FBT Found Failed In Samsung CRT TV + Tips And Tricks For Troubleshooting CRT TVs
MAKE AND MODEL: Samsung CRT TV Model # CS21C370FL
COMPLAINT REPORTED: Dead
TROUBLESHOOTING AND RECTIFICATION DONE: Opened, dismantled the board after discharging the anode and cleaned the inside and board thoroughly. Looked for any visible damage to any of the components. Did not find any. Did the ring test on the SMPS, which showed healthy. Same was on the FBT too. Disconnected the B+ rail to the FBT, connected a 100W Bulb as load, switched on. The B+ was normal and steady. The Horizontal Output Transistor (HOT) was ok on checking. An LED remained LIT when connected to Base and Emitter of HOT, indicating that the Horizontal oscillation was taking place. Looked for any defective diodes on the secondary of the FBT, did not find any. Reconnected the B+ rail to FBT, loaded the board to CRT and switched on. Set did not work and the B+ dropped indicating a short in the FBT. Discharged the anode and tank capacitor for any residual high voltages. Disconnected the PCB and removed the FBT. Connected one end of the primary that goes to the Collector of the HOT, to ground, and applied the B+ to the other pin. Voltage dropped, indicating that there indeed is a short within the FBT. As mentioned in yet another article, this is a sure method to check the condition of the FBT. If the voltage does not drop, we have to give a 40 to 60W Bulb Load to its secondary that goes to RGB supply on the CRT Board. If the voltage drops, then also the FBT is defective for sure. Another method is to check the current drawn by FBT, by measuring it on the point where B+ enters the FBT primary. If the current is beyond 150mA to 250mA, the FBT or its secondary loads (if checked without removing the FBT from the board) is defective. Better to go for a change. Even if there is a leak in the HOT or its surrounding components, more current will be drawn. Another tip is to provide heat zinc to the HOT (that has no heat zinc) whenever we change FBT as the replacements available in the market are not having good quality and might draw a little more current resulting in overheating of HOT. (These are certain tips and tricks that can be useful to new comers).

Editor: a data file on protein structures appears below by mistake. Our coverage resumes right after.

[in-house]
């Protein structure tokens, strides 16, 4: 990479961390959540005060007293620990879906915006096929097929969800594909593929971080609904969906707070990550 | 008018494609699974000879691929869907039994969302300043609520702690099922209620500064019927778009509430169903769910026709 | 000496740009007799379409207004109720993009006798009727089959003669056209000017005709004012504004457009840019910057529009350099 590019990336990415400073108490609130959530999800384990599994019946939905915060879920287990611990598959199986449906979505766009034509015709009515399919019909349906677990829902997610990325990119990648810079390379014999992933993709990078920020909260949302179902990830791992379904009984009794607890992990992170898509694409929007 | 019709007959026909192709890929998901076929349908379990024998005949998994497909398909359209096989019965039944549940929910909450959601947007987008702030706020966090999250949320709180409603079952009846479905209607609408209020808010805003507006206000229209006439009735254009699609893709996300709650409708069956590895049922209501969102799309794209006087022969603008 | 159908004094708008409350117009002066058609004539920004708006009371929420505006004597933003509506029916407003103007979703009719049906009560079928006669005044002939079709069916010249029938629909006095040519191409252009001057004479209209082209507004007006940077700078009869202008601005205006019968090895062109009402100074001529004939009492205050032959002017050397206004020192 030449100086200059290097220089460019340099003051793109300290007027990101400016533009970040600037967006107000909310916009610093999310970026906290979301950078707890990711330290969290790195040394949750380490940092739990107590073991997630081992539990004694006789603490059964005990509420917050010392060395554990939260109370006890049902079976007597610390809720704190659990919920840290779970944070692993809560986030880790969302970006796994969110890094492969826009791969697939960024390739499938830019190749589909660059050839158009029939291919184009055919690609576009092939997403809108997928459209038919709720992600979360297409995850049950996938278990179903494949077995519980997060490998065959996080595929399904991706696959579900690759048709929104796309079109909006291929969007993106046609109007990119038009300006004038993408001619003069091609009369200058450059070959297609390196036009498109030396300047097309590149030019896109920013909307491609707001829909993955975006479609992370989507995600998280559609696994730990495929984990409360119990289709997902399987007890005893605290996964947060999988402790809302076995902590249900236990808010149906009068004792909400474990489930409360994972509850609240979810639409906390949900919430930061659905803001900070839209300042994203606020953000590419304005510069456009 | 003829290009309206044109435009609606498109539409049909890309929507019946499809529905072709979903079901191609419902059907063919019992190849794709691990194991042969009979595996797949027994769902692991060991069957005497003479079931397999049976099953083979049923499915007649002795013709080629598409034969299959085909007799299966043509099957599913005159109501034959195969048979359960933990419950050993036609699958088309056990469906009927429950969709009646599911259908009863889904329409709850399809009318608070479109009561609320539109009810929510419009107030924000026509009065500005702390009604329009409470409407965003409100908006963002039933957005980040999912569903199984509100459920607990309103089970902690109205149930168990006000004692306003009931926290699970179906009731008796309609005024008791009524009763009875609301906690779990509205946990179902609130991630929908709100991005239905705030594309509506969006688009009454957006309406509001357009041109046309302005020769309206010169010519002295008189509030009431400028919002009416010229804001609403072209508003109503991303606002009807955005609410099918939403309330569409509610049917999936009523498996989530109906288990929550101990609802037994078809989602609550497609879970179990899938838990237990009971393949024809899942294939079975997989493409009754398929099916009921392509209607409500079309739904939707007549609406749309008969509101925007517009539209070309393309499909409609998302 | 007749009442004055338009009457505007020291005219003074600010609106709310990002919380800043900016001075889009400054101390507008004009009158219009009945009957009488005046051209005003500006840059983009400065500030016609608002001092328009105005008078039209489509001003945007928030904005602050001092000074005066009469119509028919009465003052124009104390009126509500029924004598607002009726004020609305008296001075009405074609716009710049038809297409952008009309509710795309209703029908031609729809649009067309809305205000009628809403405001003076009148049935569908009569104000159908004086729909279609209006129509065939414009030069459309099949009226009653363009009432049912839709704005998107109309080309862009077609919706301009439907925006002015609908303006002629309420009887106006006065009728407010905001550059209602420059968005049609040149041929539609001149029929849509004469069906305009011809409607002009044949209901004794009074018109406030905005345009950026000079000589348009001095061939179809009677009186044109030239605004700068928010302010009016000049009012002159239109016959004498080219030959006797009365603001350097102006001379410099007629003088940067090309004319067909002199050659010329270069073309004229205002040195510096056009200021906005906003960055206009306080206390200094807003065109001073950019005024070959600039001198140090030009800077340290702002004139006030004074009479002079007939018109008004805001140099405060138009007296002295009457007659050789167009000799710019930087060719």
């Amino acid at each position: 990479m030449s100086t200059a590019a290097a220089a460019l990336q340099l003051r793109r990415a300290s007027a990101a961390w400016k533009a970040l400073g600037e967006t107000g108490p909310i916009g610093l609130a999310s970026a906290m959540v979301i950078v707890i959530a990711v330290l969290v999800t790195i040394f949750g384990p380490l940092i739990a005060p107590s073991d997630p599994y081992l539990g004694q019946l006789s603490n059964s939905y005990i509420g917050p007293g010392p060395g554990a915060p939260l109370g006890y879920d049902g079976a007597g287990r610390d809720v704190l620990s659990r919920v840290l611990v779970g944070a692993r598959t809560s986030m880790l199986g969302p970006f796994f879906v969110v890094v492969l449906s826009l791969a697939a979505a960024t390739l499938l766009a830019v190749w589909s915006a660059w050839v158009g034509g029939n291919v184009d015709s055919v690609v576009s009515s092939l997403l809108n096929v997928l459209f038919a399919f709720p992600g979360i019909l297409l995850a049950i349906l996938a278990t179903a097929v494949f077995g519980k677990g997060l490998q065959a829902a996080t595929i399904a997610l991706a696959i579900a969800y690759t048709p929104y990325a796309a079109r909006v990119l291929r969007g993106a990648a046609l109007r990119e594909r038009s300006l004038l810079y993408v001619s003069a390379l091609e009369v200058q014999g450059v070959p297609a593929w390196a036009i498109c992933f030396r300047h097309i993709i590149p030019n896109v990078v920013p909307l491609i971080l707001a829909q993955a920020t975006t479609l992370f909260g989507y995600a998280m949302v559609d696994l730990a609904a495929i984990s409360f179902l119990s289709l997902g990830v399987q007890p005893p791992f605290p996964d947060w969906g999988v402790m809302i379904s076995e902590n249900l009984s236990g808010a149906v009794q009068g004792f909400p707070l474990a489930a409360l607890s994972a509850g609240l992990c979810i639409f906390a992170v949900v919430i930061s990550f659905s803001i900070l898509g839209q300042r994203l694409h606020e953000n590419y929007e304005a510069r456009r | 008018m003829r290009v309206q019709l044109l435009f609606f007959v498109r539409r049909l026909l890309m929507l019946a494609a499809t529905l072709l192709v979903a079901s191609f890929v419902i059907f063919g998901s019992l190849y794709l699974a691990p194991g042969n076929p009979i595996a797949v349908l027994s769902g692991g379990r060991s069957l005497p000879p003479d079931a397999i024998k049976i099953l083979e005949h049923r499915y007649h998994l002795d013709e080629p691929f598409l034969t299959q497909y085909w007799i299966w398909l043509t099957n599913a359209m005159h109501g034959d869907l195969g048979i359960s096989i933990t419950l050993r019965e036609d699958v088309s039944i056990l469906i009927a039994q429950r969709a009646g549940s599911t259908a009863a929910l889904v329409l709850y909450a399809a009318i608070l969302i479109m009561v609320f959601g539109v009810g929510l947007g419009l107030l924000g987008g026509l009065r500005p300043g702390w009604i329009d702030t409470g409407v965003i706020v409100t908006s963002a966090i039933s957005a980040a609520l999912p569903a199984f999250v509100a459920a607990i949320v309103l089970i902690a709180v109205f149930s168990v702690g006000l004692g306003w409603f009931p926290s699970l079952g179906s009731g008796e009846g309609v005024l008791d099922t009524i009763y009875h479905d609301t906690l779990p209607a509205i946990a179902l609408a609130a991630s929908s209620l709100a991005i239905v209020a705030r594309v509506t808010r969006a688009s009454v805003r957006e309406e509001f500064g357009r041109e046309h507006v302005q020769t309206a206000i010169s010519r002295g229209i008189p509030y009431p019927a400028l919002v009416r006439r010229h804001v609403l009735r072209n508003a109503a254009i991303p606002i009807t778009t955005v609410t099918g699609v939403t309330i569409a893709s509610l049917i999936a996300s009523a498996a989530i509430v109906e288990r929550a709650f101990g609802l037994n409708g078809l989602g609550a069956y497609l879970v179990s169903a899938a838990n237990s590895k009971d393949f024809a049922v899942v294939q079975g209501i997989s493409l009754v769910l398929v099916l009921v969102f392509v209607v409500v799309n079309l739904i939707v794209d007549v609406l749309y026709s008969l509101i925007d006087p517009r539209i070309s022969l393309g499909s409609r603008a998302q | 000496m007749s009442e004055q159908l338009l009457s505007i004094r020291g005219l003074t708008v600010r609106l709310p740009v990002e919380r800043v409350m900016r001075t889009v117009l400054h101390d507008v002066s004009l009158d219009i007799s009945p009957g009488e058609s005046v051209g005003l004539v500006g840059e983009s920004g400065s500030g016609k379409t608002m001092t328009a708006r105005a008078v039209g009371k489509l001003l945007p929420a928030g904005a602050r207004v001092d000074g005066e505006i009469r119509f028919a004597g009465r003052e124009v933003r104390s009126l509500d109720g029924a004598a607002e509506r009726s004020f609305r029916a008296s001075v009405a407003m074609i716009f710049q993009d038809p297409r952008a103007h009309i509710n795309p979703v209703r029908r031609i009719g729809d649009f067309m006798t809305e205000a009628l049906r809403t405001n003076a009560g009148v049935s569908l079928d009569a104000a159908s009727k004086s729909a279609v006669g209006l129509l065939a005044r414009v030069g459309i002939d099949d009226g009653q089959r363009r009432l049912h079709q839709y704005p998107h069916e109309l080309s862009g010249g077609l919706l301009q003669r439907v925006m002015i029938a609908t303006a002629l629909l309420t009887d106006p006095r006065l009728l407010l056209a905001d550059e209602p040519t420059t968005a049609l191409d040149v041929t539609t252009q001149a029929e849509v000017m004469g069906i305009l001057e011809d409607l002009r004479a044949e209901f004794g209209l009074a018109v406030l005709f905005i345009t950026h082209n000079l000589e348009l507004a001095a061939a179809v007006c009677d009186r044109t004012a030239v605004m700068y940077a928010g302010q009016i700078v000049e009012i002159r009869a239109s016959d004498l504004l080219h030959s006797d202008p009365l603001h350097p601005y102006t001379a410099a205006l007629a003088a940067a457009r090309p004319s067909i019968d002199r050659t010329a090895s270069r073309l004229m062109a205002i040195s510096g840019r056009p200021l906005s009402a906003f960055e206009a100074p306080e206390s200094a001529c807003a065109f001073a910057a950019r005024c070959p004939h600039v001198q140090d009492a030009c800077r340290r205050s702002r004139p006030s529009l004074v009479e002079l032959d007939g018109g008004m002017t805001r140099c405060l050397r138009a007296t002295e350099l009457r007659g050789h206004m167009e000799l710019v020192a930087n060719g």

Obtained a replacement matching its number, fit the FBT and checked that the TV was working. After dismantling the PCB once again, did my routine maintenance of replacing all the electrolytic capacitors on the board and re-touching all the solder joints on main board and CRT PCB. Rechecked all the electrolytic capacitors to ensure that these were fit correctly following the polarity marked, before soldering the caps and cutting the leads. (This is a tip to the new comers. This is very essential so as to avoid a human error and possible damages when power is applied) Then cleaned the board thoroughly using IPA, to clean the residual flux that can cause problems later due to formation of capacitance. Reconnected the board, switched on, and I was thrilled to see the result. But I noticed that there were slight gaps on both sides. When I checked with my techie friends, one of them wanted me to check whether the button magnet on any of the PIN AMP coils was missing. He said that usually there will be an additional magnet and sometimes this could fall off when we do cleaning using blower and/or brush. That was exactly the case in this TV. I picked up one from a discarded board, from the top of the horizontal coil and put it on the PIN AMP coil of this TV. The width became perfect. (This is yet another tip for those who are doing servicing of CRT TV. Before jumping to adjusting the width by entering service mode, we should ensure this is checked first) Mission accomplished and satisfaction added, along with new lessons learnt!
For the sake of new comers and those who are interested in learning further on CRT TV service, kindly buy these books and see the links: (1) https://jestineyong.com/crt-tv-repair-ebook/ (2) https://jestineyong.com/crt-television-troubleshooting-guide/ (3) https://www.repairfaq.org/sam/crtfaq.htm (4) http://www.electronicrepairguide.com/high-voltage-circuit.html
Here Are Some Pictures:
This article was prepared for you by Parasuraman Subramanian from India. He is 70 years old and has more than 30 years’ experience in handling antique equipment like Valve Radio, Amps, Reel Tape Recorders and currently studying latest tech-classes conducted by Kerala State Electronics Technicians’ Association. He has done graduation in BBA degree, private diploma in Radio Engineering and retired as MD of a USA company. Presently working as Consultant to Hospital and other institutions.
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